When you are planning to hire someone, or are considering being hired, there are a few ways to go about it. We have a lens of five items that we go through in our hiring process:
What are you passionate about? What energizes you when you wake up in the morning and makes you excited about life?
What is your gifting? What is the thing that comes to you naturally that is completely engrained? It is not something that you can learn. It is part of who you are intuitively.
If passion and gifting are aligned, that’s the holy grail. it doesn’t always work out that way, though. In my case, I was passionate about being a guitar player, but I wasn’t gifted to be one.
What is your wiring? How do you communicate to others? What is your natural tendency to connect with other people?
What is your experience? What are the foundational things that you transfer to the firm you are going to?
What is your education? For me, I am less concerned about the specific topic and more concerned that someone has the ability to learn. In our company, we have people who are degreed in one area and have moved to other disciplines. In some industries, this is not the case. For example, I want to know that the airline industry hires pilots who know how to fly planes.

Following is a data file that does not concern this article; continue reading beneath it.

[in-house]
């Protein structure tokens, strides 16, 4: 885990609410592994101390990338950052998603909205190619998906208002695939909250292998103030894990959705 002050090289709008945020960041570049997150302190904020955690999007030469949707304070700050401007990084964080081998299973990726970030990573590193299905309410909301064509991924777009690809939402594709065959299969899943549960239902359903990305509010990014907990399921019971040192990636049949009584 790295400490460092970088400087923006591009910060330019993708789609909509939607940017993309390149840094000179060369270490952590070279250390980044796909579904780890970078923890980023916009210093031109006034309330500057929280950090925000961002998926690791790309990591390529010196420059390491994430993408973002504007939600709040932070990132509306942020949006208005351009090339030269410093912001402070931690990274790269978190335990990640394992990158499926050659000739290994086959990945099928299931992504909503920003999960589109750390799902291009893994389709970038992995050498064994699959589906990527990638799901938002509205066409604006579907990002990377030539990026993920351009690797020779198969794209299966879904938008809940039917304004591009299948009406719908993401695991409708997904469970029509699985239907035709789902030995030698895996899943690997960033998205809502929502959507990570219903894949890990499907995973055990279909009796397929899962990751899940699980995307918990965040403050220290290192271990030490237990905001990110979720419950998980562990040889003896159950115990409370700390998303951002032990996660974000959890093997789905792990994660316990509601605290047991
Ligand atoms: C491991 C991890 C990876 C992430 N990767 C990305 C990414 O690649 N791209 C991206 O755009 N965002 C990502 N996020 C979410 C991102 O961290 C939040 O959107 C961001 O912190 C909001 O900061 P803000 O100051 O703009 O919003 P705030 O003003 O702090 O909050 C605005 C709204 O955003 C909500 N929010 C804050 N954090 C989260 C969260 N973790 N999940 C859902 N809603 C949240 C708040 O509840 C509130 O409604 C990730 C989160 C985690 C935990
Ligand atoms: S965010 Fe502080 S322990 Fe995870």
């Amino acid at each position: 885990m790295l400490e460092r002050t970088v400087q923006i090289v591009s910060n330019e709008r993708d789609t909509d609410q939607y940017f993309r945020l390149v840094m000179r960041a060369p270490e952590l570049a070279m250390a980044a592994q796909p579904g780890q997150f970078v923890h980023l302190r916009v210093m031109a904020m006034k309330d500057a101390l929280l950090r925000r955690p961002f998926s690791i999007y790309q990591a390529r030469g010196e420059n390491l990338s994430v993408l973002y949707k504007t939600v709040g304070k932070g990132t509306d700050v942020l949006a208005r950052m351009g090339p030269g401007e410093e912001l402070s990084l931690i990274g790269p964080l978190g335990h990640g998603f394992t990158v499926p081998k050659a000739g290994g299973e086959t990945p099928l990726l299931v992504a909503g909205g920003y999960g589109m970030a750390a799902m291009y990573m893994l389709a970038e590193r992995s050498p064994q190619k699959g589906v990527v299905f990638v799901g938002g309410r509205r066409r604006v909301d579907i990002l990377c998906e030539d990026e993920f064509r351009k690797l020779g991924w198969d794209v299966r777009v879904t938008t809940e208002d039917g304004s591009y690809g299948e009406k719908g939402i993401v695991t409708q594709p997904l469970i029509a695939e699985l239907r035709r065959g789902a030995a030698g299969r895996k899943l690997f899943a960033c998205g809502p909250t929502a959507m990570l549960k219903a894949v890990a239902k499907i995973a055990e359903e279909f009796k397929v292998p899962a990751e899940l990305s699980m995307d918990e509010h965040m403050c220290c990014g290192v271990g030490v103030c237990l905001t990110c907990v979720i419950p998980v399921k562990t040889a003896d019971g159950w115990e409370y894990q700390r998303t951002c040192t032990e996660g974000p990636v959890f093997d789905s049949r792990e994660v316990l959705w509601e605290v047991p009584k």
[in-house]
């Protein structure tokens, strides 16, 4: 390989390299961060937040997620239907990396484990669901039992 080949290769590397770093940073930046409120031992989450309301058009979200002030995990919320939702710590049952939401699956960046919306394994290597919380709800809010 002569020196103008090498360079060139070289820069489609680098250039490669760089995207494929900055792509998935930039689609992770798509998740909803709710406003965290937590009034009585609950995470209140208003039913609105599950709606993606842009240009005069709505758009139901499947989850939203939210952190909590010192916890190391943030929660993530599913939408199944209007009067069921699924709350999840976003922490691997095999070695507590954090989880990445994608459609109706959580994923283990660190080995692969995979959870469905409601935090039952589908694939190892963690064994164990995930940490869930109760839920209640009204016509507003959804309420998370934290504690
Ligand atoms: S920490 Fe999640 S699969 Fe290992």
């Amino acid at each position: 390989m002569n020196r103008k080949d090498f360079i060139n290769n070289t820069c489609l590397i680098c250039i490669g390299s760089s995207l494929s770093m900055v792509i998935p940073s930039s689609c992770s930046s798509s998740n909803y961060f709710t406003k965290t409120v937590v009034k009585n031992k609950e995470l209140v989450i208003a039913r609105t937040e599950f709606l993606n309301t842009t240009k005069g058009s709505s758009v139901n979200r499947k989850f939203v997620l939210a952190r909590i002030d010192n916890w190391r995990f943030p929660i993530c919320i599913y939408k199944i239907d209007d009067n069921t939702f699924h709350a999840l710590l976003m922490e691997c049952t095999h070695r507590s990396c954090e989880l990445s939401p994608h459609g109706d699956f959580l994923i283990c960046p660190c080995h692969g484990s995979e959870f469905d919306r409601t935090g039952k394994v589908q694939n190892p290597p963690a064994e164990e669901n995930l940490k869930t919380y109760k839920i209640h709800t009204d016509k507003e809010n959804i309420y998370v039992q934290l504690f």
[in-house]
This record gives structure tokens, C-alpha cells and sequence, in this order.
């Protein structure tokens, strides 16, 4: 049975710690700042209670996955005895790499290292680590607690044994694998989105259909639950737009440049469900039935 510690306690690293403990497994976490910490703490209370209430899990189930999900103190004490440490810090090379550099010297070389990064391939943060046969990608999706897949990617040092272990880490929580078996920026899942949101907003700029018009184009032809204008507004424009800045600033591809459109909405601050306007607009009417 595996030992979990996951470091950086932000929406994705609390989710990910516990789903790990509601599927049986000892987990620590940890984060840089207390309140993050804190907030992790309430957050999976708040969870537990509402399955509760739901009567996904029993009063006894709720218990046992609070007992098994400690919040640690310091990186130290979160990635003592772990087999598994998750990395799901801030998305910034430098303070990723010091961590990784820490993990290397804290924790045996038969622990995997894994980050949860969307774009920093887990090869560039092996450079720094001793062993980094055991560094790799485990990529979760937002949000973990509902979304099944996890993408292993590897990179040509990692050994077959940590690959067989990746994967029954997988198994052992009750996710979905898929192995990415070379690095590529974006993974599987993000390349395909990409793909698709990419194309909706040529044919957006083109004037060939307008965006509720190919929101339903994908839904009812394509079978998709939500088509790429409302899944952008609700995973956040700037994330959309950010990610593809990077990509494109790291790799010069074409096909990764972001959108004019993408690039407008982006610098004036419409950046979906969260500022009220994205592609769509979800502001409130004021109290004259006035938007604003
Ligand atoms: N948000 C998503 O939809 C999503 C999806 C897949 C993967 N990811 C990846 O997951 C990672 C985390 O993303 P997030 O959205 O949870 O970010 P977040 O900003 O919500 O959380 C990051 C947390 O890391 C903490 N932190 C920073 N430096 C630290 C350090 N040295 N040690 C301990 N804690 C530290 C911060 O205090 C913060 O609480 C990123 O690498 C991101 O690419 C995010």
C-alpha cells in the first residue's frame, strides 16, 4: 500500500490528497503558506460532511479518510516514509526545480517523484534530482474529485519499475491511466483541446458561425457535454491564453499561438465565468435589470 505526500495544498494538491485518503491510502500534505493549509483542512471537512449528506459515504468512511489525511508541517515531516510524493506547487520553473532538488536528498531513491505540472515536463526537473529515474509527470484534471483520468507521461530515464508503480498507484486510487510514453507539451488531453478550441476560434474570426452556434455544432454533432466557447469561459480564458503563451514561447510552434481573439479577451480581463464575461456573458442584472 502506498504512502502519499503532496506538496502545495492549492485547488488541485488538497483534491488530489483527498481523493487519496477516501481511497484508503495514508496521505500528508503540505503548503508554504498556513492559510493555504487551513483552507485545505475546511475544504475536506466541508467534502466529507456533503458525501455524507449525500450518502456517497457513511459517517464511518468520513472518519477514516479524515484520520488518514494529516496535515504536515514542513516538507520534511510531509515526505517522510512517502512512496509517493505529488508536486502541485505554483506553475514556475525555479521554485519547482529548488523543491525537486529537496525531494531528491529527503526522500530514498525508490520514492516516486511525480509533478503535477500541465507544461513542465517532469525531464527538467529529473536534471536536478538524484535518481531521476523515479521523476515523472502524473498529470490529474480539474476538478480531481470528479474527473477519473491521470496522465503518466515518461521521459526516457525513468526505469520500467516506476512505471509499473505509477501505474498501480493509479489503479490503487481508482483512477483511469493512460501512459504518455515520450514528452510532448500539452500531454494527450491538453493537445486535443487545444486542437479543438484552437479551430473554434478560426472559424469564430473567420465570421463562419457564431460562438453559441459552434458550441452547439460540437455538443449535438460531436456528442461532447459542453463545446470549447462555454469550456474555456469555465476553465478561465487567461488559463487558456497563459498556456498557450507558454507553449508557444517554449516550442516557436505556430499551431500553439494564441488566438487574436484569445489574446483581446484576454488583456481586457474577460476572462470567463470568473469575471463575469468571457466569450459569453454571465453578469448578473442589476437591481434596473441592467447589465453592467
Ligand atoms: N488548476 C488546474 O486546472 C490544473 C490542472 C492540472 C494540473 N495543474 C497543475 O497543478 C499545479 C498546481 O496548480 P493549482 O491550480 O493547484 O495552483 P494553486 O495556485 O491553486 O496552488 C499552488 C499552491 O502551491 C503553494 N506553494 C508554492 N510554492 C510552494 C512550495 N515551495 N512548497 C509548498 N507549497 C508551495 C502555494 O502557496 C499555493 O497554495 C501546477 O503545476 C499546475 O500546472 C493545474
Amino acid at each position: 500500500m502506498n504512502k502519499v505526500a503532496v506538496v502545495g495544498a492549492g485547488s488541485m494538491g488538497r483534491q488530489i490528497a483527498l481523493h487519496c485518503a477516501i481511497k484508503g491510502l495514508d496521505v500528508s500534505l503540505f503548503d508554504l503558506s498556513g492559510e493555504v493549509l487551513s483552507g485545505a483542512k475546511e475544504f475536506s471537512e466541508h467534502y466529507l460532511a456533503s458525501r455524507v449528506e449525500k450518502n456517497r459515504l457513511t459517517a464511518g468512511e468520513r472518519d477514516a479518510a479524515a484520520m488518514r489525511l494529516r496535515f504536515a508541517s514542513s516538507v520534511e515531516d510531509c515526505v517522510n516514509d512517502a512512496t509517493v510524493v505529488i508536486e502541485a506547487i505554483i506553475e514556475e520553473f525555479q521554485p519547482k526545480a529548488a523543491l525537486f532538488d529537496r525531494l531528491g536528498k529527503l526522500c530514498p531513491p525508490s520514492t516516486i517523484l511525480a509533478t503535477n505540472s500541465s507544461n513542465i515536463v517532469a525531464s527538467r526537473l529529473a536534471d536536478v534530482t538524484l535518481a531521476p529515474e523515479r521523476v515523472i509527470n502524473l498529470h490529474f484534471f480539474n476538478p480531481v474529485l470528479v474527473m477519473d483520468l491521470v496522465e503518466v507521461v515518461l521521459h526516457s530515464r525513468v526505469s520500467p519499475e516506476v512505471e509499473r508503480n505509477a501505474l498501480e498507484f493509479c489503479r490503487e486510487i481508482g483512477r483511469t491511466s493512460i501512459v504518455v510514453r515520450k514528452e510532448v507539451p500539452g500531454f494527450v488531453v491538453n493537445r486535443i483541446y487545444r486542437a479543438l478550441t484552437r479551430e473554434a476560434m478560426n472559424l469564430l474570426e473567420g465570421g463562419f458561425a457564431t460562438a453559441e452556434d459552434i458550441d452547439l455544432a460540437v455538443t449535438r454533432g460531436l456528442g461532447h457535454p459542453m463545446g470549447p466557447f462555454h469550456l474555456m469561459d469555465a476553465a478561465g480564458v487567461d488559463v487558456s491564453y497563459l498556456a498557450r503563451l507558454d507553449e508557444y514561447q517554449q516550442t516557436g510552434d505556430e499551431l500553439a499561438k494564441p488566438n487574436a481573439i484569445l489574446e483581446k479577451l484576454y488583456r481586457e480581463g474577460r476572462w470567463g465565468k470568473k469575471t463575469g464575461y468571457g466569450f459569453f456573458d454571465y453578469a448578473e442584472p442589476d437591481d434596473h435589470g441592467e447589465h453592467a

Now, let’s reverse this to the side of the person looking for a job and you can look at those same 5 things…
What is the company’s passion? The best companies I know all have a clear passion–a reason for being in business. What is that company singly focused on doing and doing well?
What is the company’s gifting? What is the unique things that they do that no one else is gifted to do?
If the passion and gifting are married, the company does extraordinary things. So, no matter how attractive a company’s offer may be, if you can’t see the gifting and figure out their passion, you will never get to do extraordinary things with them.
Third, what is the company’s temperament? Some companies are very informal. Others are wired to be hierarchal. Some are highly collaborative? Do your temperament and the company’s temperament marry up? If they don’t, don’t play.
What is the company’s experience? Do they have the track record to back up where they say they want to go?
Finally is education. Does the company have the foundational underlying skillsets to deliver what they are promising? You can have great promotional materials, great offices, but do you have what it takes to deliver?
If you can figure those 5 things out, and they match with what you are looking for; then you have a magic that will create a long relationship.Tags: craig janssen